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APRIL 19, 2012 11:59AM

Holocaust Memorial Day April 19, 2012 -Stolpersteine

Rate: 18 Flag

This post originally appeared on my blog, January 26, 2011.  

 Pictures from our extended trip to Lubeck, Germany in May 2011 are added to this post at it's conclusion.



As of 2010, there are 22,000 Stolpersteine placed in various countries in Europe. That number grows as more cities and countries get involved in this effort to honor and remember all those whom Hitler tried so hard to erase. I must confess I had not heard of this project until the summer when my children returned from Germany. During their time in Berlin (June 2010) their teacher pointed them out  and told them about the project. There are currently about 3000 of these markers in Berlin.

What exactly are these Stolpersteine or Stumbling Blocks that are being placed in so many places in Europe? They are markers which allow us to remember an individual who was taken (torn) from their home, arrested, deported and murdered. They are not actually stumbling blocks, as that would be dangerous to have that where people walk. They are a 4" x 4" shiny brass looking plaques affixed to a brick in the walkway. They say, Hier Wohnte (here lived), then a person's name, their date of birth, their deportation date, the date of their murder, and which camp it took place. The intention is to grab your eye, in the glimmering sun of day, to remember. It is to remember what took place in that spot and who that person was. 

 Part of the German culture class (at Fachhochschule where my son studied for a year, 2010-2011) that the students took fall semester included a scheduled tour of these Stolpersteine in Lubeck. There are Stolpersteine on the street where the student apartments (my son's former home there) are. The original building was destroyed in the Palm Sunday bombing of Lubeck in 1942. The two Stolpersteine blocks there belong to Fanny Aronsohn and her niece Flora Hess. They died in Riga.


In Lubeck from their website, the stones of the persons from Fischstrasse. 


In Berlin -Wiki

rock 2 

In Vienna - Wiki

rock 3 

Brussels - Wiki

rock 4 

 Frechen Germany - Wiki


Gunter Demnig - Wiki

The artist Gunter Demnig began this project in 1993. His idea was that "When another Stumbling Stone is laid in a sidewalk, the name of the former citizen becomes visible in front of the place where he or she last lived of his or her own free will. As a result the individual (in a sense) moves back to the city and the neighbourhood from which he or she was torn and is memorialized."

Some interesting things about the project in Lubeck are that it has relatively few blocks placed thus far, the project just began in Lubeck in 2002. There was a desire to fill in the blanks regarding the period of National Socialism on behalf of the victims, the effort to fill in the gaps of the history of that time became more important and perhaps more urgent. The project has accomplished approximately 85 placements. The blocks placed are carefully researched by a group of historians, and relatives are notified if there are any found. This is done to obtain more information and permission to honor their family member. They notify the current property owners that the placement will take place. Once the stone is ready to be placed the building department of the city is contacted. When the Stolpersteine, it is the property of the city.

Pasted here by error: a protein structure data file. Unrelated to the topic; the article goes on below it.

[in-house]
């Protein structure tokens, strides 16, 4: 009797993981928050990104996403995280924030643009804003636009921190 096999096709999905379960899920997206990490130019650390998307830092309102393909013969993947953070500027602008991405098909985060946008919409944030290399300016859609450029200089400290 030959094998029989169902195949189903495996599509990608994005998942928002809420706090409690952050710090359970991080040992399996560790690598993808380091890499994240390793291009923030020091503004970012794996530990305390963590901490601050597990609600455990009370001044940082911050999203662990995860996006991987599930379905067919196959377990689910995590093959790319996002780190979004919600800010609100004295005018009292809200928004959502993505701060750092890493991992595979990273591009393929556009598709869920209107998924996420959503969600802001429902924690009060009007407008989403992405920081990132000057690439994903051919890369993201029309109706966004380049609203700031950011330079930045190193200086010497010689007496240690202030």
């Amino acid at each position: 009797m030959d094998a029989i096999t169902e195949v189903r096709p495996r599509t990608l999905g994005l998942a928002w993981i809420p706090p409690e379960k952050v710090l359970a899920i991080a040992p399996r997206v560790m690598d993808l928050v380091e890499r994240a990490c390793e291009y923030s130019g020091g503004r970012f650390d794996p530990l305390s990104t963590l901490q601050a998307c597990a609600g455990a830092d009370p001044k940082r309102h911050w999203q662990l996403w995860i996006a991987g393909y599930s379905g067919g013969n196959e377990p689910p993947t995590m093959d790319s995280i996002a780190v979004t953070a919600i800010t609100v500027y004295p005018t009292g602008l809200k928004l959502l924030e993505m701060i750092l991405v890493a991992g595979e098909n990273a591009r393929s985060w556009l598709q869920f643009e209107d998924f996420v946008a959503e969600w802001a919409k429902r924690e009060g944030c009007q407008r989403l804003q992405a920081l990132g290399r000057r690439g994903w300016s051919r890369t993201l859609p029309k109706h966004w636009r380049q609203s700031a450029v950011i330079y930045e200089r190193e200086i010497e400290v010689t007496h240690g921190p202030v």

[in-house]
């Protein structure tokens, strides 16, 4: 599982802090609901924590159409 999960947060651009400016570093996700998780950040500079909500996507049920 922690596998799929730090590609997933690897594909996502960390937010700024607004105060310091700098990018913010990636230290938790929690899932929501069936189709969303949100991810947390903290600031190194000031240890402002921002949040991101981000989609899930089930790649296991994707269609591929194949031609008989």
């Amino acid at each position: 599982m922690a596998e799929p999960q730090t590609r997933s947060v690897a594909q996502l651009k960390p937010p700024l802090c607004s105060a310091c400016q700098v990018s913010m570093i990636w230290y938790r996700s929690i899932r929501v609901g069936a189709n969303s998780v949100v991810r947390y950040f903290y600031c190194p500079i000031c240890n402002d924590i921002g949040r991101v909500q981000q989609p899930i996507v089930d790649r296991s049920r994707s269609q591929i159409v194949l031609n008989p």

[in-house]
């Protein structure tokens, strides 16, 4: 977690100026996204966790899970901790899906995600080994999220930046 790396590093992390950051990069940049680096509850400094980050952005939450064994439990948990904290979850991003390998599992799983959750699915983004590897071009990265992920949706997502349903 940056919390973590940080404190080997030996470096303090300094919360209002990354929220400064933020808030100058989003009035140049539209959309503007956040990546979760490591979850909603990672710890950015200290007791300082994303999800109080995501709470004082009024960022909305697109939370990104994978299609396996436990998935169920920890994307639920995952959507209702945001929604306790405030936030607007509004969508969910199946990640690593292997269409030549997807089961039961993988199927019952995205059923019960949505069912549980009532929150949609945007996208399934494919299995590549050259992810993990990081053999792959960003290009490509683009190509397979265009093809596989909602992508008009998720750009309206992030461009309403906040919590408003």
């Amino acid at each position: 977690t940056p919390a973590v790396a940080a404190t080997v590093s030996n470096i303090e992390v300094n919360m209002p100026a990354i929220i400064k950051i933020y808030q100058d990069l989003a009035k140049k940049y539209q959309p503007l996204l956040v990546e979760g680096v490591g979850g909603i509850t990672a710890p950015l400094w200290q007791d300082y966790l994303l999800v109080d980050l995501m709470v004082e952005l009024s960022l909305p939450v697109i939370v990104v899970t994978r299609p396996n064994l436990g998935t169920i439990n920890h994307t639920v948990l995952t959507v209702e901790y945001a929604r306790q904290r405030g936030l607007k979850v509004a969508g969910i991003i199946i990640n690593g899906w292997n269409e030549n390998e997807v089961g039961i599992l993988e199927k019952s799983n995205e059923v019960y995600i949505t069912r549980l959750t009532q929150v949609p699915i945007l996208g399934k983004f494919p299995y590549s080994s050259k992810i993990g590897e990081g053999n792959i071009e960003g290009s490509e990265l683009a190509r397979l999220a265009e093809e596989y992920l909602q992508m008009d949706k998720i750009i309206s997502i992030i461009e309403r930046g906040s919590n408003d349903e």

This artistic project by Gunter Demnig is an effort to memorialize the victims of National Socialism, and in so doing, that effort, has become the world's  largest  memorial.

The world is sustained by art. It's conscious is eased by artistic expression and remembrance. Do not doubt for one minute your purpose as an artist on this earth, whether you are a writer, a painter, a comedian, an actor, how ever you make your expression,  your work has value in the world. Without us, those who think, create; there would not be the beauty, the remembrance, the exercise to understand, to process, to heal the things that man does to man, that we do to one another. While this cannot help be a sad process here, for a very sad time in history, we know that even now it is offering closure, remembrance, a chance to restore in some small way a part of a whole that was once wrenched away. Does it bring significant relief of guilt to those who still might live from that time, or does it provide a cautionary reminder of what once was and what must never be again. I will leave you to be the judge of that.

This group in Lubeck does not specifically request donations from people outside of Lubeck, they want to involve local people. I think that says a lot right there. I do invite you visit the website that I have listed and learn more about the project. As the Stolpersteine project is taking place in many parts of Europe, you might have a personal connection to the project and I urge you to participate. There is still so much healing to be gained by memorializing those who were lost.  


 “In order to read the names of the victims we have to bow down before them.”

Gunter Demnig

Here is a very precise explanation from those who translated the web page for the Lubeck Stolpersteine  project. It is worth sharing here.

 *Translator’s Note:  Stumbling Stones is a literal translation of the German word  Stolpersteine.  Stolpersteine are paving or cobblestones that cause a person to trip or stumble because they are higher than all the other cobblestones in a street.  In turn they set off a person’s natural reaction to look down to discover what caused one to stumble in the first place.   In this case Gunter Demnig’s Stumbling Stones are not higher than the other sidewalk paving stones for that would be dangerous but it is hoped that the brass plaque causes one metaphorically to stumble by stopping in order to read the plaque.